How financially stressed is your city?

A new, controversial list from the California Policy Center ranks the California cities most likely to default.

The list has sparked controversy, leading the group to include new disclaimers at the top of their municipal rankings.

“Any attempt to rank the financial health of a city, or any financial entity, will rely on criteria and formulas that are debatable. How much emphasis to place on historical performance, debt, unfunded liabilities, cash flow, general fund balance, budget deficits vs surpluses, interest and pension expense, and a host of other relevant data will inevitably result in differing results,” the group writes. “Nonetheless we believe the rankings we have come up with, based on the information we had to work with, would not have been substantially different, were we to have used alternative but credible systems of analyses.”

In other words, never let the facts get in the way of a good, sensationalistic story. And only half of the cities on the list have a greater than 1% chance of actually defaulting, according to the study. But it does offer a collection of cities that are facing some financial stress.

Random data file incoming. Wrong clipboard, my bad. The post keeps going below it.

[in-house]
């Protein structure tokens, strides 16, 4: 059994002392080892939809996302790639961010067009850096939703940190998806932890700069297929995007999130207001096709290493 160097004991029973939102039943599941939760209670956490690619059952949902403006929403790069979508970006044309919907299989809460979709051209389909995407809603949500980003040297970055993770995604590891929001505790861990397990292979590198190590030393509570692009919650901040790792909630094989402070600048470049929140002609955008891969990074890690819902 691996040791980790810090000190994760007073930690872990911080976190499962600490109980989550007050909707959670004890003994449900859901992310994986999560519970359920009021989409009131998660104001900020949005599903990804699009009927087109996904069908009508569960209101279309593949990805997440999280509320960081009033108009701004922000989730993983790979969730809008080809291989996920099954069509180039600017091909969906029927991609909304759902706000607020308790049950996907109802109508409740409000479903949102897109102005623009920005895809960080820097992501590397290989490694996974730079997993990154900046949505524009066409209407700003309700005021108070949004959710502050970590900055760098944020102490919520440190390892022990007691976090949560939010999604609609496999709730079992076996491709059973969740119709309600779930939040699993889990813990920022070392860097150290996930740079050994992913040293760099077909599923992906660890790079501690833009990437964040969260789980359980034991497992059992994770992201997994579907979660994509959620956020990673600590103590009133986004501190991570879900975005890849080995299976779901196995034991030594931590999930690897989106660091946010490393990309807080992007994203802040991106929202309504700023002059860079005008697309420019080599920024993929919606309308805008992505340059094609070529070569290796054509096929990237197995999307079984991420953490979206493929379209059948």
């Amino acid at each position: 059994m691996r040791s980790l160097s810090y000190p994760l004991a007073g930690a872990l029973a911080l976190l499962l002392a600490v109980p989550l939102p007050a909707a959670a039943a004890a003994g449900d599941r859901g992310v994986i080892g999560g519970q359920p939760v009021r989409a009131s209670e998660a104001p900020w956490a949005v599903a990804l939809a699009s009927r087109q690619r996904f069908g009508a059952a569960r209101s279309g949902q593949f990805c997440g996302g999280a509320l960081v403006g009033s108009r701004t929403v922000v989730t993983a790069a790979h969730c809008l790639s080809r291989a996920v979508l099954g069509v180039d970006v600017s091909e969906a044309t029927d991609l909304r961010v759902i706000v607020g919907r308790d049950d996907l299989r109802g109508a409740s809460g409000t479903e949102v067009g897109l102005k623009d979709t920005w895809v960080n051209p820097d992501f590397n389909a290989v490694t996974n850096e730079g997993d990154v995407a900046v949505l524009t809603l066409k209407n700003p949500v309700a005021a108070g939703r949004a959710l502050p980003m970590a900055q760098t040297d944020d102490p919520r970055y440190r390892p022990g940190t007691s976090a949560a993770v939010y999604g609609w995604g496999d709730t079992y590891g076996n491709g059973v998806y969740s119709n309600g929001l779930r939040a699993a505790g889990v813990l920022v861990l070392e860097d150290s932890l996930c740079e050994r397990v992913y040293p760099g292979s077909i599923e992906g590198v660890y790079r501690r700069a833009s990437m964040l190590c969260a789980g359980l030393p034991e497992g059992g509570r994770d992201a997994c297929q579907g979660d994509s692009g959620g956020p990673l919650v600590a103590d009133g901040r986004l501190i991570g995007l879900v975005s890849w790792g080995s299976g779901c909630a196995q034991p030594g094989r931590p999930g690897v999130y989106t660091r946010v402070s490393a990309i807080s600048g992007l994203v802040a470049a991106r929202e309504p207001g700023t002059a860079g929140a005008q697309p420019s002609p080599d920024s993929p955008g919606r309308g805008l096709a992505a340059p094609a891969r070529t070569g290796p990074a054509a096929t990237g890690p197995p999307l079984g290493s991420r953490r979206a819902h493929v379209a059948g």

The cities that made the roster are all under various levels of financial pressure, even as the state’s economic picture continues to stabilize. Where did your city rank?

 

Here are the so-called Unlucky 13:

(1)  COMPTON  -  Default Probability, 4.01%

(2)  KING CITY  -  Default Probability, 3.38%

(3)  SUTTER CREEK  –  Default Probability, 2.79%

(4)  IONE  –  Default Probability, 2.17%

(5) MAYWOOD  -  Default Probability, 1.46%

(6)  ATWATER  –  Default Probability, 1.22%

(7)  HURON  -  Default Probability, 1.08%

(8)  CHICO  -  Default Probability, 0.88%

(9)  CALIPATRIA  -  Default Probability, 0.84%

(10)  RIDGECREST  -  Default Probability, 0.76%

(11)  SAN FERNANDO  -  Default Probability, 0.75%

(12)  BLYTHE  -  Default Probability, 0.74%

(13)  FIREBAUGH  -  Default Probability, 0.74%

 

You can read more about why each city is on the list at CPC’s Web site.


Comments